Escaping the Panopticon: Protecting Data Privacy in the Information Age, by Thomas W. Wright, 1998
via NTimes Op-Ed: Maureen Dowd quips :
It was hard to know which story yesterday was scarier: Osama bin Laden, still alive and taunting the U.S., or the Justice Department's trying to force Google to turn over a suspiciously broad array of information on millions of users' searches and Web addresses, supposedly to investigate online crime involving pornography.
The Internet is full of vile diversions, but prying without justification is just as vile. Innocent Americans - not just lonely guys in their boxers - could be swept up in the fishnet dragnet. Who decides what is porn? Will those who Google to find out-of-print copies of Lynne Cheney's juicy, cheesy lesbian Old West novel, "Sisters," be suspect? (The cheapest copy at Alibris.com is $195.)
Fishing in Cyberspace
Published: January 21, 2006
Enough is never enough, not when the government believes that it can invade your privacy without repercussions. The Justice Department wants a federal judge to force Google to turn over millions of private Internet searches. Google is rightly fighting the demand, but the government says America Online, Yahoo and MSN, Microsoft's online service, have already complied with similar requests.
This is not about national security. The Justice Department is making this baldfaced grab to try to prop up an online pornography law that has been blocked once by the Supreme Court. And it's not the first time we've seen this sort of behavior. The government has zealously protected the Patriot Act's power to examine library records. It sought the private medical histories of a selected group of women, saying it needed the information to defend the Partial-Birth Abortion Ban Act in the federal courts.
The furor is still raging over President Bush's decision to permit spying on Americans without warrants. And the government now wants what could be billions of search terms entered into Google's Web pages and possibly a million Web-site addresses to go along with them.
Protecting minors from the nastier material on the Internet is a valid goal; the courts have asked the government to test whether technologies for filtering out the bad stuff are effective. And the government hasn't asked for users' personal data this time around. What's frightening is that the Justice Department is trying once again to dredge up information first and answer questions later, if at all. Had Google not resisted the government's attempt to seize records, would the public have ever found about the request?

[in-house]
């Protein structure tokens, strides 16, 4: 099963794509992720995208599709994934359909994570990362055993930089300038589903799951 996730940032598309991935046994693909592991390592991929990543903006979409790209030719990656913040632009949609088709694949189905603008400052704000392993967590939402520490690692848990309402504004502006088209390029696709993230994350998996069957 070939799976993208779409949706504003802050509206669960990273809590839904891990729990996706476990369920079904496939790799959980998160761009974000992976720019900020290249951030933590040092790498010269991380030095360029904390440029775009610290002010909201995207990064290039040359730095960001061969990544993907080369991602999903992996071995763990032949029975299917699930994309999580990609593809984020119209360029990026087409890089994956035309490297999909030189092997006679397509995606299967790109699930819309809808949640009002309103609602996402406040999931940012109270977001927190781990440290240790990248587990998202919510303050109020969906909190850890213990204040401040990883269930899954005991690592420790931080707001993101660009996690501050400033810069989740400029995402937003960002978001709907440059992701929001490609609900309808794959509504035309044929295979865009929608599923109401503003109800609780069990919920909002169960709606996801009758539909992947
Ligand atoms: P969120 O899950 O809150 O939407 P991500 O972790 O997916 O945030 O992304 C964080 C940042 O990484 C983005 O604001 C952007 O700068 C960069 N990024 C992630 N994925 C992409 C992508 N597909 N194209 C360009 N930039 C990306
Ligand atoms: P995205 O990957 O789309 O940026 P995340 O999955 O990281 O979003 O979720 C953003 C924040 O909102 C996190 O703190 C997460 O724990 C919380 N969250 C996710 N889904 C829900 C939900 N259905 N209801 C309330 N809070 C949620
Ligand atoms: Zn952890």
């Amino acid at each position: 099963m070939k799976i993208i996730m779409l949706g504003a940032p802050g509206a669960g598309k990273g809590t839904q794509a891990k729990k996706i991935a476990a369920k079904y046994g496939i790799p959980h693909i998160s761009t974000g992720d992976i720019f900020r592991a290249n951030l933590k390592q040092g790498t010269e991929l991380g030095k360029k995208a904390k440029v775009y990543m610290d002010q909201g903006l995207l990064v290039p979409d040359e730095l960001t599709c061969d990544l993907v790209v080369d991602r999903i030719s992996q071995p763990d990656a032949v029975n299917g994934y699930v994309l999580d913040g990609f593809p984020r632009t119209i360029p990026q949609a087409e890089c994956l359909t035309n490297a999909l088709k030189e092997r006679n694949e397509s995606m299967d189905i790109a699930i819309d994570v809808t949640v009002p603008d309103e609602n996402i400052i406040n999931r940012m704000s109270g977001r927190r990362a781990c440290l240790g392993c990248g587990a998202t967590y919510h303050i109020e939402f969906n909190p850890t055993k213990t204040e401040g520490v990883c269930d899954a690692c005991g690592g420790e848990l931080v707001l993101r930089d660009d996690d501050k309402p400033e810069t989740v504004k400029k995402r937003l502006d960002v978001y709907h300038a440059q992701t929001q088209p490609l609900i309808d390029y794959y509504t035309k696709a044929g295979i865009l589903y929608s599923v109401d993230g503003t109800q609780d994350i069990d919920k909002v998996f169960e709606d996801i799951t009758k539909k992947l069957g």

The battle raises the question of how much of our personal information companies should be allowed to hold onto in the first place. Without much thought, Internet users have handed over vast quantities of private information to corporations. Many people don't realize that some innocuously named "cookies" in personal computers allow companies to track visits to various Web sites.
Internet users permit their e-mail to be read by people and machines in ways they would never tolerate for their old-fashioned mail. And much of that information is now collected and stored by companies like Google. When pressed on privacy issues, Google - whose informal motto is "Don't be evil" - says it can be trusted with this information. But profiling consumers' behavior is potentially profitable for companies. And once catalogued, information can be abused by the government as well. Either way, the individual citizen loses.
Feds after Google data
RECORDS SOUGHT IN U.S. QUEST TO REVIVE PORN LAW
By Howard Mintz
Mercury News, Thu, Jan. 19, 2006
Google refuses U.S. demand for search data: Microsoft, Yahoo! and AOL have complied
SEATTLE POST-INTELLIGENCER STAFF AND NEWS SERVICES
Friday, January 20, 2006